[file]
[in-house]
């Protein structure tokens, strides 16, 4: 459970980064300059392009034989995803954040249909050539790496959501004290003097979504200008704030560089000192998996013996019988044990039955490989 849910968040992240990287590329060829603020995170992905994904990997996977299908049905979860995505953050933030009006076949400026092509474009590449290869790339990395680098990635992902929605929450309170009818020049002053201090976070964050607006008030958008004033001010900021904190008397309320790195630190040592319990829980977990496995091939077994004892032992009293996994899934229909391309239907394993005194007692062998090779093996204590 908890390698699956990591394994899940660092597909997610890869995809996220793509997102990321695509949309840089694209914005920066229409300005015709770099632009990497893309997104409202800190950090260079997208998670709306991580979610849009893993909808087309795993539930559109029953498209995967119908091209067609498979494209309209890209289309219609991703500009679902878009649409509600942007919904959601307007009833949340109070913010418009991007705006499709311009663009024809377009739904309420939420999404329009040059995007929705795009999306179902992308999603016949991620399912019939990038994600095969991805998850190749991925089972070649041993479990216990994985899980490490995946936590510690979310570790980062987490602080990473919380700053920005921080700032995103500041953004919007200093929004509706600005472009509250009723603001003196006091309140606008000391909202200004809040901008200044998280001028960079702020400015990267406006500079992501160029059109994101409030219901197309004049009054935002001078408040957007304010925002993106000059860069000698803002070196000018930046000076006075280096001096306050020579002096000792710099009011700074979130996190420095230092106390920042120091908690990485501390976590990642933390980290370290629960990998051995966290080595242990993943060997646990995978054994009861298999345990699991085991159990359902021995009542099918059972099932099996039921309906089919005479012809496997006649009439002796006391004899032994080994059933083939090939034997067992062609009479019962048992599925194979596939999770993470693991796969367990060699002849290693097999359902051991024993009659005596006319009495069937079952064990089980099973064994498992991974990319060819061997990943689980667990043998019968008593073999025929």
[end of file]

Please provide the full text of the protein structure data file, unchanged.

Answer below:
[in-house]
């Protein structure tokens, strides 16, 4: 459970980064300059392009034989995803954040249909050539790496959501004290003097979504200008704030560089000192998996013996019988044990039955490989 849910968040992240990287590329060829603020995170992905994904990997996977299908049905979860995505953050933030009006076949400026092509474009590449290869790339990395680098990635992902929605929450309170009818020049002053201090976070964050607006008030958008004033001010900021904190008397309320790195630190040592319990829980977990496995091939077994004892032992009293996994899934229909391309239907394993005194007692062998090779093996204590 908890390698699956990591394994899940660092597909997610890869995809996220793509997102990321695509949309840089694209914005920066229409300005015709770099632009990497893309997104409202800190950090260079997208998670709306991580979610849009893993909808087309795993539930559109029953498209995967119908091209067609498979494209309209890209289309219609991703500009679902878009649409509600942007919904959601307007009833949340109070913010418009991007705006499709311009663009024809377009739904309420939420999404329009040059995007929705795009999306179902992308999603016949991620399912019939990038994600095969991805998850190749991925089972070649041993479990216990994985899980490490995946936590510690979310570790980062987490602080990473919380700053920005921080700032995103500041953004919007200093929004509706600005472009509250009723603001003196006091309140606008000391909202200004809040901008200044998280001028960079702020400015990267406006500079992501160029059109994101409030219901197309004049009054935002001078408040957007304010925002993106000059860069000698803002070196000018930046000076006075280096001096306050020579002096000792710099009011700074979130996190420095230092106390920042120091908690990485501390976590990642933390980290370290629960990998051995966290080595242990993943060997646990995978054994009861298999345990699991085991159990359902021995009542099918059972099932099996039921309906089919005479012809496997006649009439002796006391004899032994080994059933083939090939034997067992062609009479019962048992599925194979596939999770993470693991796969367990060699002849290693097999359902051991024993009659005596006319009495069937079952064990089980099973064994498992991974990319060819061997990943689980667990043998019968008593073999025929």